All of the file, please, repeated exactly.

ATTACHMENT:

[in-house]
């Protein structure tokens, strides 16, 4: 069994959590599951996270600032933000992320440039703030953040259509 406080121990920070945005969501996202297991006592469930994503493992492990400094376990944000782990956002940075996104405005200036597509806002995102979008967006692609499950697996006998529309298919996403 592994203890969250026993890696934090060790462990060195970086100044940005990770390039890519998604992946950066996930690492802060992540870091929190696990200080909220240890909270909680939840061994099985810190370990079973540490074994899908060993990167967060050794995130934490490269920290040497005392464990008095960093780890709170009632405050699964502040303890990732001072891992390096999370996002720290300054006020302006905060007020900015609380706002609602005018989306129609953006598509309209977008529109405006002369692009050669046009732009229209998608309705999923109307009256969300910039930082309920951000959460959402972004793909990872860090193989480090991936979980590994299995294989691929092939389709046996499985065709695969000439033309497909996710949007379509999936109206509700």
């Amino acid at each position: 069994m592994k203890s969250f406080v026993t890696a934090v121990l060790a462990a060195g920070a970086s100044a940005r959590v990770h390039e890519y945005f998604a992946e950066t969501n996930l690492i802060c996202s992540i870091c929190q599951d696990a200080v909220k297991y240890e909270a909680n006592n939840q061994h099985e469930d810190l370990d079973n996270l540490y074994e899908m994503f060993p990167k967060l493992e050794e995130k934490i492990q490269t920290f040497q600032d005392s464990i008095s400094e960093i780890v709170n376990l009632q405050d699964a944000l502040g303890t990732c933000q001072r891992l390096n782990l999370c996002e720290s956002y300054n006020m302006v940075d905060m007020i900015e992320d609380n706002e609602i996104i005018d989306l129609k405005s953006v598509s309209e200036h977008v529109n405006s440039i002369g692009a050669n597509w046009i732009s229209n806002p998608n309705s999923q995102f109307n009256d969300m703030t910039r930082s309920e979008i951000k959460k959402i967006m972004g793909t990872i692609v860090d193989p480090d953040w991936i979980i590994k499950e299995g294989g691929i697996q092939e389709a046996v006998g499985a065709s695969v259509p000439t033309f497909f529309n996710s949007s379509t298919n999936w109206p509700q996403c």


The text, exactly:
[in-house]
């Protein structure tokens, strides 16, 4: 069994959590599951996270600032933000992320440039703030953040259509 406080121990920070945005969501996202297991006592469930994503493992492990400094376990944000782990956002940075996104405005200036597509806002995102979008967006692609499950697996006998529309298919996403 592994203890969250026993890696934090060790462990060195970086100044940005990770390039890519998604992946950066996930690492802060992540870091929190696990200080909220240890909270909680939840061994099985810190370990079973540490074994899908060993990167967060050794995130934490490269920290040497005392464990008095960093780890709170009632405050699964502040303890990732001072891992390096999370996002720290300054006020302006905060007020900015609380706002609602005018989306129609953006598509309209977008529109405006002369692009050669046009732009229209998608309705999923109307009256969300910039930082309920951000959460959402972004793909990872860090193989480090991936979980590994299995294989691929092939389709046996499985065709695969000439033309497909996710949007379509999936109206509700």
């Amino acid at each position: 069994m592994k203890s969250f406080v026993t890696a934090v121990l060790a462990a060195g920070a970086s100044a940005r959590v990770h390039e890519y945005f998604a992946e950066t969501n996930l690492i802060c996202s992540i870091c929190q599951d696990a200080v909220k297991y240890e909270a909680n006592n939840q061994h099985e469930d810190l370990d079973n996270l540490y074994e899908m994503f060993p990167k967060l493992e050794e995130k934490i492990q490269t920290f040497q600032d005392s464990i008095s400094e960093i780890v709170n376990l009632q405050d699964a944000l502040g303890t990732c933000q001072r891992l390096n782990l999370c996002e720290s956002y300054n006020m302006v940075d905060m007020i900015e992320d609380n706002e609602i996104i005018d989306l129609k405005s953006v598509s309209e200036h977008v529109n405006s440039i002369g692009a050669n597509w046009i732009s229209n806002p998608n309705s999923q995102f109307n009256d969300m703030t910039r930082s309920e979008i951000k959460k959402i967006m972004g793909t990872i692609v860090d193989p480090d953040w991936i979980i590994k499950e299995g294989g691929i697996q092939e389709a046996v006998g499985a065709s695969v259509p000439t033309f497909f529309n996710s949007s379509t298919n999936w109206p509700q996403c």